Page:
First, Belly Up. Blues band Indigenous (playing Saturday, July 8), led by Nakota tribe member and guitarist Mato Nanji has the new CD, “Chasing the Sun.” Zox (Sunday, July 9, opening for Rusted Root, a band that hasn’t had a new album in ages), a New England rock band with a Sublime feel, recently re-released its album, “The Wait.” Zox was featured earlier this month on the Warped tour. Rock band Built to Spill (July 12, in its Aspen debut) arrives on the heels of the CD, “You in Reverse.”Liza, singer-guitarist of old Aspen funk favorite Zuba, has released the solo CD, “Bird on a Wing.” She performs at Belly Up on July 15. Chicago acid jazz band Liquid Soul, which has made many Belly Up appearances, returns July 26 with its latest, “One-Two Punch.” DJ Logic, Vernon Reid and Widespread Panic’s Jojo Hermann all make guest appearances (on the CD, probably not at the show).Cracker, fronted by Camper van Beethoven’s David Lowery, plays Aug. 25; the band’s latest, “Something You Ain’t Got,” came out June 6. The New Orleans Radiators – a band that tours a lot and records infrequently – plays Aug. 31. Their “Dreaming Out Loud,” a decent effort from a band not known for their studio output, was recently released.

Those looking for a festival atmosphere should check out the Mutaytor, who make their Aspen debut Saturday, July 8, in Snowmass Village’s Massive Music & Movies series. The group, which has performed this summer at Wakarusa in Kansas and Milwaukee’s Summerfest, is a Cirque de Soleil-type act, redesigned for those who prefer the environment of a Grateful Dead show to a Las Vegas hotel. The group includes fire-spinners, hula-hoopers, teams of drummers, Chinese parade lions and music that mixes techno, funk and jam-band sounds.Opening the show is Particle, a Southern California techno-jam band that has its own new CD, “Transformations Live for the People.”Other shows that should keep my mind off of High Sierra, 10,000 Lakes, Lollapalooza and all those other festivals I won’t be going to.At Belly Up: Vermont soul-rock band Grace Potter & the Nocturnals, with Steel Train (Thursday, July 6); country-star-turned-bluegrass-picker Ricky Skaggs (July 10); punk-rockers-turned-roots-rockers Social Distortion, with Super Suckers and Nine Black Alps (July 16); and reggae singer Pato Banton (July 30).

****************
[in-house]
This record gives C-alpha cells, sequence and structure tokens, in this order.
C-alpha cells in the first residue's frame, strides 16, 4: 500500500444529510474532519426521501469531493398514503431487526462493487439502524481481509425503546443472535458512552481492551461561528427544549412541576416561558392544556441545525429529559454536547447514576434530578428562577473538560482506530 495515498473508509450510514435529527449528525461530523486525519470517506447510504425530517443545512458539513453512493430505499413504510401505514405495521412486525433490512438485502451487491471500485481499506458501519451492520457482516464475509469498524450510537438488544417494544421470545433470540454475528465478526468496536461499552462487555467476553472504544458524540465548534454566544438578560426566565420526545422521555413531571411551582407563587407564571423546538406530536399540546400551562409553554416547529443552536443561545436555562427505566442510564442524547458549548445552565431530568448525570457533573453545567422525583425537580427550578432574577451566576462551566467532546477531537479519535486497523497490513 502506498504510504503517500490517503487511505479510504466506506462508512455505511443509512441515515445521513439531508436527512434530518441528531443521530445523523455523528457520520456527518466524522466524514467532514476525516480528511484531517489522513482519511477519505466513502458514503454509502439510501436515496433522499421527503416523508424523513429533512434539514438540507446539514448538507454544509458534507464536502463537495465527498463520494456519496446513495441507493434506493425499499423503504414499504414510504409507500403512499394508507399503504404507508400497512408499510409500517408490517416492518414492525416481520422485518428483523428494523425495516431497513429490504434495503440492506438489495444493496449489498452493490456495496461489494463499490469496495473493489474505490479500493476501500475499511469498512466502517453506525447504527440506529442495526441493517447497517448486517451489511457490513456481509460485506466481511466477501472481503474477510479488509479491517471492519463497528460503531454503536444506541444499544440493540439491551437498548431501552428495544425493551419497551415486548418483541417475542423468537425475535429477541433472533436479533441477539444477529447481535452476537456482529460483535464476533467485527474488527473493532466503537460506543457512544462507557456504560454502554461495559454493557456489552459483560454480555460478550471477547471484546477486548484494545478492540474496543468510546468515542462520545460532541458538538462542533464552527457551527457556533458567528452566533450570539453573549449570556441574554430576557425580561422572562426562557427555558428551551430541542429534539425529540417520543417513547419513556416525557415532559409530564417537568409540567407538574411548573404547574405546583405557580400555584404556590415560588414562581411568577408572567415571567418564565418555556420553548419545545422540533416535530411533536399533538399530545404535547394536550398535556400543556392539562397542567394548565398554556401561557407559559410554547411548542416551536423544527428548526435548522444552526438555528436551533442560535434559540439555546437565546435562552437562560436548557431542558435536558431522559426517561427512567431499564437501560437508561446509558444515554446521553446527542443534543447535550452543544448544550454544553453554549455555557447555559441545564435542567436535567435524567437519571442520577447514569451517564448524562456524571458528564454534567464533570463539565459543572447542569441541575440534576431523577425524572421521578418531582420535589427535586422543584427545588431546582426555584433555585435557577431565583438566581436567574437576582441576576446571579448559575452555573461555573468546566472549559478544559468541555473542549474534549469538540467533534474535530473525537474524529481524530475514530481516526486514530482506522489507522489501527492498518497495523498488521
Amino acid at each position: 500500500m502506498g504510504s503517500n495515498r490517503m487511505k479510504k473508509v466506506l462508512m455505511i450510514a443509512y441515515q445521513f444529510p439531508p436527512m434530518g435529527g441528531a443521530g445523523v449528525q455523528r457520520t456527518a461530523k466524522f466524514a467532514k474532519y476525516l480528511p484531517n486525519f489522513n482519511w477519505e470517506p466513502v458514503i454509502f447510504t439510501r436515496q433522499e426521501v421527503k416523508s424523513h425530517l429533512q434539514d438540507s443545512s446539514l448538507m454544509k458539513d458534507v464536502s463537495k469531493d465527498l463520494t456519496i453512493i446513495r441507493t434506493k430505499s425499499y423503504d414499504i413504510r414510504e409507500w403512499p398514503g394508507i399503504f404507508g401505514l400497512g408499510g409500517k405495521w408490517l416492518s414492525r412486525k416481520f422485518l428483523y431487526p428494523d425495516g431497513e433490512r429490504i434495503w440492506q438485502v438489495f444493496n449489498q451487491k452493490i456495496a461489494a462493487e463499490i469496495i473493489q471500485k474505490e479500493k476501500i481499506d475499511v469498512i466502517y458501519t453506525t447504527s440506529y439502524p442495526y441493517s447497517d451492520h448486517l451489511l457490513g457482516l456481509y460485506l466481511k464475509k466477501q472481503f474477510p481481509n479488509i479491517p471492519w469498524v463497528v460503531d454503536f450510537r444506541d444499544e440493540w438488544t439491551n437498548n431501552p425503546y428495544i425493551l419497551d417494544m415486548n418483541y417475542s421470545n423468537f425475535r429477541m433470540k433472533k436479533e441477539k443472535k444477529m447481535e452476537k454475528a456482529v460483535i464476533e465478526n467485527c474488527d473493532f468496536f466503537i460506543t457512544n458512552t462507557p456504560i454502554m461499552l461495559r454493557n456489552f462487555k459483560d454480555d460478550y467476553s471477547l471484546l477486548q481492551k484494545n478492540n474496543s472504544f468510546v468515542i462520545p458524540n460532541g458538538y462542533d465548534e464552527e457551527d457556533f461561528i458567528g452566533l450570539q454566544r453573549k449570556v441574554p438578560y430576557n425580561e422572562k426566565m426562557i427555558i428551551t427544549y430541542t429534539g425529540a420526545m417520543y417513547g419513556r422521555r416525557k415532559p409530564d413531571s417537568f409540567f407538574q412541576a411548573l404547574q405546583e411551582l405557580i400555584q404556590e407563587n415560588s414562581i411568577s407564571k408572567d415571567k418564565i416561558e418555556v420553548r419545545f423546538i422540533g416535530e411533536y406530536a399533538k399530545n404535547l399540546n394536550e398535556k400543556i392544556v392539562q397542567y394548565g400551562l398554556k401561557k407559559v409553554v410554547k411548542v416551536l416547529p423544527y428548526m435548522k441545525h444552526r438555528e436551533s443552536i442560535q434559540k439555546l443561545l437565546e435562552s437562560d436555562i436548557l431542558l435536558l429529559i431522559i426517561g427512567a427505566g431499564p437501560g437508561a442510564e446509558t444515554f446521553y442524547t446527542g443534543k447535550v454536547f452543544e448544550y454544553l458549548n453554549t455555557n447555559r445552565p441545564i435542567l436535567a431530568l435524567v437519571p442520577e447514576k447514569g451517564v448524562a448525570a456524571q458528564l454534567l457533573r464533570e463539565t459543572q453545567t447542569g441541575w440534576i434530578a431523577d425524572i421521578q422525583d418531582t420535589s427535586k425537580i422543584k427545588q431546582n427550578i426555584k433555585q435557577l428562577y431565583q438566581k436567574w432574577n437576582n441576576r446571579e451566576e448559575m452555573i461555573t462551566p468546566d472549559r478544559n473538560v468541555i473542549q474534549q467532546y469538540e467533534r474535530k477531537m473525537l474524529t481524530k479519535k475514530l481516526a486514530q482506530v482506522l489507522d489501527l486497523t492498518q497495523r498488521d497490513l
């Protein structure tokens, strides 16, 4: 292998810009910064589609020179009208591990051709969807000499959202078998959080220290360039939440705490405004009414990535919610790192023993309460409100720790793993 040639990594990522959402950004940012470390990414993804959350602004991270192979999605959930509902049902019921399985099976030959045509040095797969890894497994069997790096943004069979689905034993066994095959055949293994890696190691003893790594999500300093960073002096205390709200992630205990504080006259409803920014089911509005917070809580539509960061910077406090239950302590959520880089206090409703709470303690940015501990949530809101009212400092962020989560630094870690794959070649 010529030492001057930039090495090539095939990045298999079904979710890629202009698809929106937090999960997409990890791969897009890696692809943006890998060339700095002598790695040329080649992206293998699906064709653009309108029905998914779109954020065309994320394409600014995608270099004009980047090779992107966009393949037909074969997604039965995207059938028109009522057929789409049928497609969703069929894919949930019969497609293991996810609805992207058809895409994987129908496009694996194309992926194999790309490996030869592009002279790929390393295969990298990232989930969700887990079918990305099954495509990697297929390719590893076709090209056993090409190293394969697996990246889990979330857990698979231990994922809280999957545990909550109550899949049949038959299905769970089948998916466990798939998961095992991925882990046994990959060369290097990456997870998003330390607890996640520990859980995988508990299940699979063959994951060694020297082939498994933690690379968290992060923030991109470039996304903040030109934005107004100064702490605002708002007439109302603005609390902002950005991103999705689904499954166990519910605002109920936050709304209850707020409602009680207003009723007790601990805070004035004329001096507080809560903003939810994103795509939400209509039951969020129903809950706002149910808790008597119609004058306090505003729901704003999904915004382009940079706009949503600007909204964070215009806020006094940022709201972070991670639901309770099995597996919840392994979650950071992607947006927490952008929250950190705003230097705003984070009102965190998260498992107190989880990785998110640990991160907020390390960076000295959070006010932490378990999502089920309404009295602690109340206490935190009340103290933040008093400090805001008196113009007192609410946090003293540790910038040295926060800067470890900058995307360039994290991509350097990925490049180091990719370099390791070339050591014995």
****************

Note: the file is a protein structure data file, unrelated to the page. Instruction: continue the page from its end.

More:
Also, rapper Tricky (Aug. 10); Texas swing kings Asleep at the Wheel (Aug. 17); the Aspen debut of country hellraiser Hank III (Aug. 20); New Orleans groove group Galactic (Aug. 22-23); dobro standout Jerry Douglas (Aug. 26); estranged Allman Brother Dickey Betts (Aug. 27); and hip-hop greats Jurassic 5 (Sept. 8).Carbondale can festivate, too, with their best summer music lineup yet. The town’s Sopris Park starts grooving with Texas roots band the Gourds (Tuesday, July 4), followed by folk-rockers the Mammals (Sunday, July 9), world-beater Toubab Krewe (July 16), New Orleans-bred singer-pianist Henry Butler (July 23), and mystical, Central American-inspired group Kan’Nal (Aug. 25, on the Fourth Street Plaza). Mountain Fair, July 28-30, features Eufórquestra, Pete Wernick & Flexiglass, Crooked Still and Wendy Woo & the Woo Crew, along with locals Frank Martin and Jan Garrett & JD Martin Gospel.Stewart Oksenhorn’s e-mail is stewart@aspentimes.com